The criteria for successful application of adjuvant chemotherapy are: a poor prognosis for cure with primary surgical therapy alone, and evidence that the proposed adjuvant therapy is more effective when used than when withheld. In nonseminomatous testicular tumors, both of these points are at least open to question. Our data suggest that adjuvant chemotherapy is not necessary at all in patients with stage I disease and that it confers no survival advantage for patients with stage II disease. In fact, those patients with stage II disease who receive single drug (actinomycin D) adjuvant therapy appear to fare less well than those who are treated expectantly following node dissection, and who are subsequently treated with combination chemotherapy only at the time of clinical relapse.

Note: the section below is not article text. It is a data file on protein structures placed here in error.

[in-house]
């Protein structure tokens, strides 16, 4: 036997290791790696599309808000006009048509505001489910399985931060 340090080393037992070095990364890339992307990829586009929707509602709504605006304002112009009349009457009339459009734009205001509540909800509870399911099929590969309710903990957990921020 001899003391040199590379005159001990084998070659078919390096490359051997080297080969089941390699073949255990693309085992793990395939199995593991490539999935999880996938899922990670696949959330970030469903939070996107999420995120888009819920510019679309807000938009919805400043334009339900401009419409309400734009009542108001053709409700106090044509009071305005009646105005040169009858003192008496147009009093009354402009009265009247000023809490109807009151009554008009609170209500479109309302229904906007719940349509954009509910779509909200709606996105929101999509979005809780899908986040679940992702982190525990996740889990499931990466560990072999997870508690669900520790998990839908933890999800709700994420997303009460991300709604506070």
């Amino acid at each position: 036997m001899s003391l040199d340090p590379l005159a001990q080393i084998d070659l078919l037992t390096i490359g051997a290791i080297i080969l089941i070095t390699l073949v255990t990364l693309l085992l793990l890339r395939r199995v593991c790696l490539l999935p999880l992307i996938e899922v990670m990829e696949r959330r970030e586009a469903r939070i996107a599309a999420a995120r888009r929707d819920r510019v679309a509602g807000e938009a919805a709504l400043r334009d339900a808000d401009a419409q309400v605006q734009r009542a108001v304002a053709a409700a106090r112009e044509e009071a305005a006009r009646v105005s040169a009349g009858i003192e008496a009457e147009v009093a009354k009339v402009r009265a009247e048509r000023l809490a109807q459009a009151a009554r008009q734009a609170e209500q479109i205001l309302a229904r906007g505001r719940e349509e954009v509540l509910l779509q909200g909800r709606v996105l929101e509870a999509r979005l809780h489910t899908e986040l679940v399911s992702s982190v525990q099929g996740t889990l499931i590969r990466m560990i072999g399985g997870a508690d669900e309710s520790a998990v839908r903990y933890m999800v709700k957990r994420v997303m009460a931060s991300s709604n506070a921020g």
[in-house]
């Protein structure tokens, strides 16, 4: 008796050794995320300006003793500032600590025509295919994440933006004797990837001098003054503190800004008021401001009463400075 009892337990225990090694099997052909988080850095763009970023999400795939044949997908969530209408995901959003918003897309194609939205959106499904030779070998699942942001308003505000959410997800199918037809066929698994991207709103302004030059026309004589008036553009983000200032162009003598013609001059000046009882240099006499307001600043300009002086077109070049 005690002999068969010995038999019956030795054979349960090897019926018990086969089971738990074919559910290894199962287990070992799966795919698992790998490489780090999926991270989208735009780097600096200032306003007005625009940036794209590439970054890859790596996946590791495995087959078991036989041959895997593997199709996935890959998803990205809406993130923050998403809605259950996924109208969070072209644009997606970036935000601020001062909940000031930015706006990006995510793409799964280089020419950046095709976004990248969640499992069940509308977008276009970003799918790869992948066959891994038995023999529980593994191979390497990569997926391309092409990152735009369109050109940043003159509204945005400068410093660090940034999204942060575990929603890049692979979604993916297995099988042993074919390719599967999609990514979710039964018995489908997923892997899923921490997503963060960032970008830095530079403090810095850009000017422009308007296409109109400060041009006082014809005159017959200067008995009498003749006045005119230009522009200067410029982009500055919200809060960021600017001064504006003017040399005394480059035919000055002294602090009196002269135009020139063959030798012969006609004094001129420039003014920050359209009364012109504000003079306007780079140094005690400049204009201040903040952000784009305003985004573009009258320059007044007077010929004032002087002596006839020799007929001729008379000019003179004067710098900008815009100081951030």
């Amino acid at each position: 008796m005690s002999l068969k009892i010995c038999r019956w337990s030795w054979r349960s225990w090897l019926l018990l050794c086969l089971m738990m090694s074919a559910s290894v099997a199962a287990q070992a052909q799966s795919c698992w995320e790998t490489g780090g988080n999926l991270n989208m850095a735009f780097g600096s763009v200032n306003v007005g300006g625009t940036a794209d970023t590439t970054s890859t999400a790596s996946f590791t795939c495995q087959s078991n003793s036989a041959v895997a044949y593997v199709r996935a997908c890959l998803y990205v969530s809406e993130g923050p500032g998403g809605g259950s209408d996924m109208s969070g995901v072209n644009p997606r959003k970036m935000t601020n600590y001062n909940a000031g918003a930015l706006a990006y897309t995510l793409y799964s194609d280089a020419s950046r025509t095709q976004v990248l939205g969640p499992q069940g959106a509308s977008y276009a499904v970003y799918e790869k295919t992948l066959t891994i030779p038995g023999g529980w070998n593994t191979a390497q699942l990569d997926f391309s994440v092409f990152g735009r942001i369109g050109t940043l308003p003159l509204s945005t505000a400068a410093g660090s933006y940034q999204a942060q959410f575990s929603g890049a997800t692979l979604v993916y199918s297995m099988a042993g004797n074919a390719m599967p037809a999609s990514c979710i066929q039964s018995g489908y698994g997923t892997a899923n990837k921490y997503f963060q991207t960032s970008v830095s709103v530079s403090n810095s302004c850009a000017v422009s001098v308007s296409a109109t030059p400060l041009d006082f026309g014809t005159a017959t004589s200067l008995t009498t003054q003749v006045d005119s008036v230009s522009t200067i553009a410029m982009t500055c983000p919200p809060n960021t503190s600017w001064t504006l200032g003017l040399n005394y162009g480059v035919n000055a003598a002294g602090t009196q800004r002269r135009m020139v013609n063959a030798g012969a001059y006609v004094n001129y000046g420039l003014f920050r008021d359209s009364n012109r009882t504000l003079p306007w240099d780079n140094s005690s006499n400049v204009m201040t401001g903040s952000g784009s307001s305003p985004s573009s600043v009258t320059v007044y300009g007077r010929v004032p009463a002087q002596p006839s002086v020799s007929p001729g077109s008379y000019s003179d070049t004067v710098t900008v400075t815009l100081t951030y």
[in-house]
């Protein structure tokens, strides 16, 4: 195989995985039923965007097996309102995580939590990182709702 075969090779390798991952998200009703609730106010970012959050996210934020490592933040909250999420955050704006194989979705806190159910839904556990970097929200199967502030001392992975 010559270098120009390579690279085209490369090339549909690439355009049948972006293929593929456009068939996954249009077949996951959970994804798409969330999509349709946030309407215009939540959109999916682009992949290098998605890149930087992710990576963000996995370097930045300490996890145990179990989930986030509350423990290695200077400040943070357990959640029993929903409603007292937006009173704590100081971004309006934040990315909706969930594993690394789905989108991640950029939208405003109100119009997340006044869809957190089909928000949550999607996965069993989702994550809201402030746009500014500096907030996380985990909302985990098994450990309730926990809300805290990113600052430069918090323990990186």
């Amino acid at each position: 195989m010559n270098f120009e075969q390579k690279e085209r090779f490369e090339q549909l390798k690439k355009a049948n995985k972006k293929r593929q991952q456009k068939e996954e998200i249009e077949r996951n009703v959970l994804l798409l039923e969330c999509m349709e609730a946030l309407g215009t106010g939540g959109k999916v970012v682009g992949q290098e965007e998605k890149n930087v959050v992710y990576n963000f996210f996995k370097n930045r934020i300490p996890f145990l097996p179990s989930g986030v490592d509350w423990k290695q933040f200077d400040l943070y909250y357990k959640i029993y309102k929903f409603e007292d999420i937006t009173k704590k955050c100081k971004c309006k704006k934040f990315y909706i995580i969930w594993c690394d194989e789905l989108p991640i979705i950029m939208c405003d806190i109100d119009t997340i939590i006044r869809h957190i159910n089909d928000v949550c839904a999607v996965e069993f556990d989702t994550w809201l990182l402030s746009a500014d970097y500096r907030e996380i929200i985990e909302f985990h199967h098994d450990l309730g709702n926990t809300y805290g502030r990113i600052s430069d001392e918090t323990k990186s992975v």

|Original language||English (US)|
|Number of pages||10|
|Journal||Urologic Clinics of North America|
|State||Published - Dec 1 1980|
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